It is typically considered wise to use just 30% – 50% of the rated capacity of typical lead acid “Deep Cycle” batteries. This means that a 600 amp hour battery bank in practice only provides, at best, 300 amp hours of real capacity.
If you even occasionally drain the batteries more than this their life will be drastically cut short.
2/ Limited Cycle Life
Even if you are going easy on your batteries and are careful to never overly drain them, even the best deep cycle lead acid batteries are typically only good for 500-1000 cycles. If you are frequently tapping into your battery bank, this could mean that your batteries may need replacement after less than 2 years use.
Fig. 4.Lead-acid(AGM) expected Life Cycles
3/ Slow & Inefficient Charging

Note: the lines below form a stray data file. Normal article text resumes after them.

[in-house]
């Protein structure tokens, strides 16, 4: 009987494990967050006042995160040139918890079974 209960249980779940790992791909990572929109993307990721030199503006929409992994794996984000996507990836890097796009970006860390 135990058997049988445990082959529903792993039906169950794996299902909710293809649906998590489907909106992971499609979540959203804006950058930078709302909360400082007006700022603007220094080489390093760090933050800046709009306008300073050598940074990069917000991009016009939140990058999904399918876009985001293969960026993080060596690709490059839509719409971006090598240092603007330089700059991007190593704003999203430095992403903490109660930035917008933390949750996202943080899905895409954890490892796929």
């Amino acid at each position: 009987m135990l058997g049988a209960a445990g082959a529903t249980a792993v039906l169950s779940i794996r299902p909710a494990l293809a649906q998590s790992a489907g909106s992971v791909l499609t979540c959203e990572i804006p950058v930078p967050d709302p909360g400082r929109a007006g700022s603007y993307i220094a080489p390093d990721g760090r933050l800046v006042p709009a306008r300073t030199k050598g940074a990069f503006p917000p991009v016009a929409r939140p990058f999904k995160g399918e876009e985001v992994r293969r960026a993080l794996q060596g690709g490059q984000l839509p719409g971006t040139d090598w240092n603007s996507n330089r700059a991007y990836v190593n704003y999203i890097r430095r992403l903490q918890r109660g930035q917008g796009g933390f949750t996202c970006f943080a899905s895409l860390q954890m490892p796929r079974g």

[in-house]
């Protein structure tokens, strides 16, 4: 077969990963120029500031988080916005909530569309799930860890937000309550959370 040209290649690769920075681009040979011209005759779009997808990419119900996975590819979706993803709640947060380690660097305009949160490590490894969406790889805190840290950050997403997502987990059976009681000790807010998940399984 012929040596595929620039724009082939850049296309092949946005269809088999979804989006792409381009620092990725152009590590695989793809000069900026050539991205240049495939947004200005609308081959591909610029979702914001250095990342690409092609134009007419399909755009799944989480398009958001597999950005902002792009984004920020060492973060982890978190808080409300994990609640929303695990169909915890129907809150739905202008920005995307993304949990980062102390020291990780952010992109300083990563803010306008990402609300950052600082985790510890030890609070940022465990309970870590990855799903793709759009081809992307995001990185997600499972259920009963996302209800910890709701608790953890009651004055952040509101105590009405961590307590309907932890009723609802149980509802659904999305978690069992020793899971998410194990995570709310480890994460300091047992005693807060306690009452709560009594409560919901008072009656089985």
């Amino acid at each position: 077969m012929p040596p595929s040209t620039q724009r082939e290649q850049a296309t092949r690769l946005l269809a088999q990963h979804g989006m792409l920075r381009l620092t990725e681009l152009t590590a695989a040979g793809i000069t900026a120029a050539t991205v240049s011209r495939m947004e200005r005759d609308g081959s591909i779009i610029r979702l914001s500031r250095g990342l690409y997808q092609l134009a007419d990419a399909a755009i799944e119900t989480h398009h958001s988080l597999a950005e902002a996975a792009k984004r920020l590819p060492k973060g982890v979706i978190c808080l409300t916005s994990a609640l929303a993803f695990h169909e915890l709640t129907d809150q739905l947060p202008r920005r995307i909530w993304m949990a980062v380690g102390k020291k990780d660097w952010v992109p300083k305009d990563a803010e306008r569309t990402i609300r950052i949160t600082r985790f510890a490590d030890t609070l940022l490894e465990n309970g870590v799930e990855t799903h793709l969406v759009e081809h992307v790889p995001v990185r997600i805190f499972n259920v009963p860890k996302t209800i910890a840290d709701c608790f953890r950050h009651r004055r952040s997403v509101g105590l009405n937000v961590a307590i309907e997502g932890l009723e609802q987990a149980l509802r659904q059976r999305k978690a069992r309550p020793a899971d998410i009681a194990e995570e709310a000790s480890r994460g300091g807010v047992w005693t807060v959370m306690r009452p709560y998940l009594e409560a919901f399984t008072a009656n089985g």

The final 20% of lead acid battery capacity can not be “fast” charged. The first 80% can be “Bulk Charged” by a smart three-stage charger quickly (particularly AGM batteries can handle a high bulk charging current), but then the “Absorption” phase begins and the charging current drops off dramatically.
Just like a software development project, the final 20% of the work can end up taking 80% of the time.
This isn’t a big deal if you are charging plugged in overnight, but it is a huge issue if you have to leave your generator running for hours (which can be rather noisy and expensive to run). And if you are depending on solar and the sun sets before that final 20% has been topped off, you can easily end up with batteries that never actually get fully charged.
Not fully charging the final few percent would not be much of a problem in practice, if it wasn’t for the fact that a failure to regularly fully charge lead acid batteries prematurely ages them.
4/ Wasted Energy
In addition to all that wasted generator time, lead acid batteries suffer another efficiency issue – they waste as much as 15% of the energy put into them via inherent charging inefficiency. So if you provide 100 amps of power, you’ve only storing 85 amp hours.